(INSIDE EDITION) The young married couple whose love story read like a real-life version of The Fault in Our Stars have lost their respective battles with cystic fibrosis just days apart from each other, family said.
Katie and Dalton Prager met online when they were both 18, bonding over their shared experiences fighting the terminal lung disease.
They fell in love and met despite the potential for Katie, of Kentucky, to contract Missouri-based Dalton's dangerous and contagious infection called Burkholderia cepacia. They were married in 2011 when they were both 20.
Katie eventually contracted the infection and though the pair received new lungs, the transplants were ultimately unsuccessful.
The couple were apart as they received treatment in separate states and though plans were made to reunite them, Dalton passed away before that could happen.
Dalton died in a hospital bed in St. Louis as Katie watched on FaceTime. He was 25.
"My angel, my best friend, the love of my life, my husband went to be with the Lord our God today. Dalton fought a long hard battle with Cystic Fibrosis," she wrote on Facebook on September 17. "He was a courageous fighter and 'give up' wasn't in his vocabulary. Thank you for all of your love, prayers and kind words that you have shown to us over the past few years. God bless each of you."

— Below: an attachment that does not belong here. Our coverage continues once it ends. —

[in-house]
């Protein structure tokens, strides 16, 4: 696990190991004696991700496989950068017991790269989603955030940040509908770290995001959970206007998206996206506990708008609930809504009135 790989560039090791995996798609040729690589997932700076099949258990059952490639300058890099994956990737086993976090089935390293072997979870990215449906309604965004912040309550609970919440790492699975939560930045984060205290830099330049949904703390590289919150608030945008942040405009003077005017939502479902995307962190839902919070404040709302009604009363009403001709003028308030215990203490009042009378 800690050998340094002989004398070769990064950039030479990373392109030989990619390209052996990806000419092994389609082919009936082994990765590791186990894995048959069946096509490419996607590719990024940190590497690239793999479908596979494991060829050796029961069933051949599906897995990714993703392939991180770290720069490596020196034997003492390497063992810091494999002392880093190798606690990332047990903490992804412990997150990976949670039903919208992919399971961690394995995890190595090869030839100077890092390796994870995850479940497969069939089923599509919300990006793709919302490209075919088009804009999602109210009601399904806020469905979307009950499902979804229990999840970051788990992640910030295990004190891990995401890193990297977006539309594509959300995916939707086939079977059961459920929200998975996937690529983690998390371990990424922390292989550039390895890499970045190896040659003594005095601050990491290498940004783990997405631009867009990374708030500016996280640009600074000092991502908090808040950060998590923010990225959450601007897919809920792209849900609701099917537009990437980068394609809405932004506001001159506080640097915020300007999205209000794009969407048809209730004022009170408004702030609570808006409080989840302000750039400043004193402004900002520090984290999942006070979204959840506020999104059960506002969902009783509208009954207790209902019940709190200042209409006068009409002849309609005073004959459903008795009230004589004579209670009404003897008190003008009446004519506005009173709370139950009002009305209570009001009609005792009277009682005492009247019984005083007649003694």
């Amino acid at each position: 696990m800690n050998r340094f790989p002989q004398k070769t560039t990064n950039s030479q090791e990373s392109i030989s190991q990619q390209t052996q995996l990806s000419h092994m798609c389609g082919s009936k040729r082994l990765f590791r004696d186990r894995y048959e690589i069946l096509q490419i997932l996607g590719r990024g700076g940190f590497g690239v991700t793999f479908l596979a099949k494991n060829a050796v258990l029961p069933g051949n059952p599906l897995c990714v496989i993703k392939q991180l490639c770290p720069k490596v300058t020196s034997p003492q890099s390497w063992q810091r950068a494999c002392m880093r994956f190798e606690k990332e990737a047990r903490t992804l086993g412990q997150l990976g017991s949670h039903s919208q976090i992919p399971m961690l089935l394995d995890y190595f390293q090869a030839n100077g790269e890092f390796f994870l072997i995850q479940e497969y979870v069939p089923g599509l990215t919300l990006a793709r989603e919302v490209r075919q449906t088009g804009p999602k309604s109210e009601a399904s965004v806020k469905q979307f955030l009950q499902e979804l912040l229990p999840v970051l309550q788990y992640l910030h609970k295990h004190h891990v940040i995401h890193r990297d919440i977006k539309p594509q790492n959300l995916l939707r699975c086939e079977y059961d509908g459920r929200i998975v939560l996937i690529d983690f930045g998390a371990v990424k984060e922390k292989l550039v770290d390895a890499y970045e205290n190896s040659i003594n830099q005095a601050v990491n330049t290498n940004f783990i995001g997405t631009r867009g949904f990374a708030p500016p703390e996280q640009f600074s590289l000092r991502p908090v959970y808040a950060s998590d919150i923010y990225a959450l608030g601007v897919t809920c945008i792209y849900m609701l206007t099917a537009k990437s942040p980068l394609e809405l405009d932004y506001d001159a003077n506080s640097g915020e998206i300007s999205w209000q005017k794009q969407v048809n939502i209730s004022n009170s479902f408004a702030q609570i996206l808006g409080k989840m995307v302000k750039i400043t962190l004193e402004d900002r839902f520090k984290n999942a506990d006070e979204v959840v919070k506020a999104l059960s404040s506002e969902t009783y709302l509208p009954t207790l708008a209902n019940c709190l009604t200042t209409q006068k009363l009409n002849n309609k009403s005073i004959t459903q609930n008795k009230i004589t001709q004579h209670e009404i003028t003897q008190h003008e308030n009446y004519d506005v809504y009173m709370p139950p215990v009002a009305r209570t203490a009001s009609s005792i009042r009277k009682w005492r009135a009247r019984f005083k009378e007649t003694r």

His funeral was Wednesday.
A day later, Katie lost her own battle. She was 26.
"Early this morning, she gained her wish of being at home, in her bed, surrounded by her mom, dad, brother and her dogs, dying peacefully, away from the hospital, tubes, IVs. I know Dalton was waiting with open arms," Katie's mother wrote on Facebook.
Dalton's mother echoed her sentiments, writing: "I truly believe Dalton had prepared a place for his wife."
Visitation and funeral arrangements for Katie are pending.
Their story touched countless others, many of whom took to social media to mourn the inspiring pair.
"They are now united and can breathe without the help of machines. Praying for their families to find comfort in the coming days," one person posted on their shared Facebook page.
"Thank you [for] sharing their story with the world," another person wrote. "They have both left a legacy that we will never forget."